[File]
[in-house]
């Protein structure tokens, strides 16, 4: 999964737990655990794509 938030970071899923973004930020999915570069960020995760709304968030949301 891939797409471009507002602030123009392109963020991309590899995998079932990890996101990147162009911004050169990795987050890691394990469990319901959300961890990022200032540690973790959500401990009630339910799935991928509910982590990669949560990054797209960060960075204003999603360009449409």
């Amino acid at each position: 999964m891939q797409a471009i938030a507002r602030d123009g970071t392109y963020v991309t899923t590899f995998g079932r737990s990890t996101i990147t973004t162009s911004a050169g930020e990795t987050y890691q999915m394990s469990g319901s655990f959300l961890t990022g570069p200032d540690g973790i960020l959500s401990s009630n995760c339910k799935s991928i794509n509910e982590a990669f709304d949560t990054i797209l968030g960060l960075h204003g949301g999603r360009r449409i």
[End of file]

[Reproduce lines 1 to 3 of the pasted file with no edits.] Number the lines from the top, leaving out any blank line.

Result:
[in-house]
């Protein structure tokens, strides 16, 4: 999964737990655990794509 938030970071899923973004930020999915570069960020995760709304968030949301 891939797409471009507002602030123009392109963020991309590899995998079932990890996101990147162009911004050169990795987050890691394990469990319901959300961890990022200032540690973790959500401990009630339910799935991928509910982590990669949560990054797209960060960075204003999603360009449409």
């Amino acid at each position: 999964m891939q797409a471009i938030a507002r602030d123009g970071t392109y963020v991309t899923t590899f995998g079932r737990s990890t996101i990147t973004t162009s911004a050169g930020e990795t987050y890691q999915m394990s469990g319901s655990f959300l961890t990022g570069p200032d540690g973790i960020l959500s401990s009630n995760c339910k799935s991928i794509n509910e982590a990669f709304d949560t990054i797209l968030g960060l960075h204003g949301g999603r360009r449409i």